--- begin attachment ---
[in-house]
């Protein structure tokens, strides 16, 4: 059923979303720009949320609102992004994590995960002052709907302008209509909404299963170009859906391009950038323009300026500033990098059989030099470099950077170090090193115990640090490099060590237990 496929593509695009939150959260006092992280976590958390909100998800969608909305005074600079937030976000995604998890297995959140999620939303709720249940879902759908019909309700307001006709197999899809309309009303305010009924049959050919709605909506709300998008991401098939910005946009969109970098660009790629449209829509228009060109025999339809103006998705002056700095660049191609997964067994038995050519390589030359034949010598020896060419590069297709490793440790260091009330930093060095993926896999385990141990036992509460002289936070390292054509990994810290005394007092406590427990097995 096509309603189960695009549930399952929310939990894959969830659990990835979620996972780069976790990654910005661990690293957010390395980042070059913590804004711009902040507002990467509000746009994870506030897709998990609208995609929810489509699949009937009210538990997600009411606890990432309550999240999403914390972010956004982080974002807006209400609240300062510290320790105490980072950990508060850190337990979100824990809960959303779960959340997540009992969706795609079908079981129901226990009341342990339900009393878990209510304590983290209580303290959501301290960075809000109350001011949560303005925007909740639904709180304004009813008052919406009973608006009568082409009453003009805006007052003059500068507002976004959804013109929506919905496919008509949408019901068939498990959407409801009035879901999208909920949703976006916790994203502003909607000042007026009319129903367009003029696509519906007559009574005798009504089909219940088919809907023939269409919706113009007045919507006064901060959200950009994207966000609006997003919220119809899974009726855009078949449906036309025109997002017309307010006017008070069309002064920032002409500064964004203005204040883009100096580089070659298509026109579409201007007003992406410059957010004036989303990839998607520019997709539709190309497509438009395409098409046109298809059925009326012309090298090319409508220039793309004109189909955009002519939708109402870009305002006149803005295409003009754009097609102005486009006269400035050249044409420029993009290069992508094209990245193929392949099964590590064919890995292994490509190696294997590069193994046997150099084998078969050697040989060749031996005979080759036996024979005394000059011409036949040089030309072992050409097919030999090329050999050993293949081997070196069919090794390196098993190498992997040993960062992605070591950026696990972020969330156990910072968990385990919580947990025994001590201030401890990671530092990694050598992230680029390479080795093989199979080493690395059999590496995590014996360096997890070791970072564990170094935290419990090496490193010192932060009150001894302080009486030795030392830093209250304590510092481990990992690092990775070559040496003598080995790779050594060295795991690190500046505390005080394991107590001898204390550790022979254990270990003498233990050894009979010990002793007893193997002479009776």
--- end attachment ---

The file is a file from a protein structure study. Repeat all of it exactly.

[in-house]
């Protein structure tokens, strides 16, 4: 059923979303720009949320609102992004994590995960002052709907302008209509909404299963170009859906391009950038323009300026500033990098059989030099470099950077170090090193115990640090490099060590237990 496929593509695009939150959260006092992280976590958390909100998800969608909305005074600079937030976000995604998890297995959140999620939303709720249940879902759908019909309700307001006709197999899809309309009303305010009924049959050919709605909506709300998008991401098939910005946009969109970098660009790629449209829509228009060109025999339809103006998705002056700095660049191609997964067994038995050519390589030359034949010598020896060419590069297709490793440790260091009330930093060095993926896999385990141990036992509460002289936070390292054509990994810290005394007092406590427990097995 096509309603189960695009549930399952929310939990894959969830659990990835979620996972780069976790990654910005661990690293957010390395980042070059913590804004711009902040507002990467509000746009994870506030897709998990609208995609929810489509699949009937009210538990997600009411606890990432309550999240999403914390972010956004982080974002807006209400609240300062510290320790105490980072950990508060850190337990979100824990809960959303779960959340997540009992969706795609079908079981129901226990009341342990339900009393878990209510304590983290209580303290959501301290960075809000109350001011949560303005925007909740639904709180304004009813008052919406009973608006009568082409009453003009805006007052003059500068507002976004959804013109929506919905496919008509949408019901068939498990959407409801009035879901999208909920949703976006916790994203502003909607000042007026009319129903367009003029696509519906007559009574005798009504089909219940088919809907023939269409919706113009007045919507006064901060959200950009994207966000609006997003919220119809899974009726855009078949449906036309025109997002017309307010006017008070069309002064920032002409500064964004203005204040883009100096580089070659298509026109579409201007007003992406410059957010004036989303990839998607520019997709539709190309497509438009395409098409046109298809059925009326012309090298090319409508220039793309004109189909955009002519939708109402870009305002006149803005295409003009754009097609102005486009006269400035050249044409420029993009290069992508094209990245193929392949099964590590064919890995292994490509190696294997590069193994046997150099084998078969050697040989060749031996005979080759036996024979005394000059011409036949040089030309072992050409097919030999090329050999050993293949081997070196069919090794390196098993190498992997040993960062992605070591950026696990972020969330156990910072968990385990919580947990025994001590201030401890990671530092990694050598992230680029390479080795093989199979080493690395059999590496995590014996360096997890070791970072564990170094935290419990090496490193010192932060009150001894302080009486030795030392830093209250304590510092481990990992690092990775070559040496003598080995790779050594060295795991690190500046505390005080394991107590001898204390550790022979254990270990003498233990050894009979010990002793007893193997002479009776």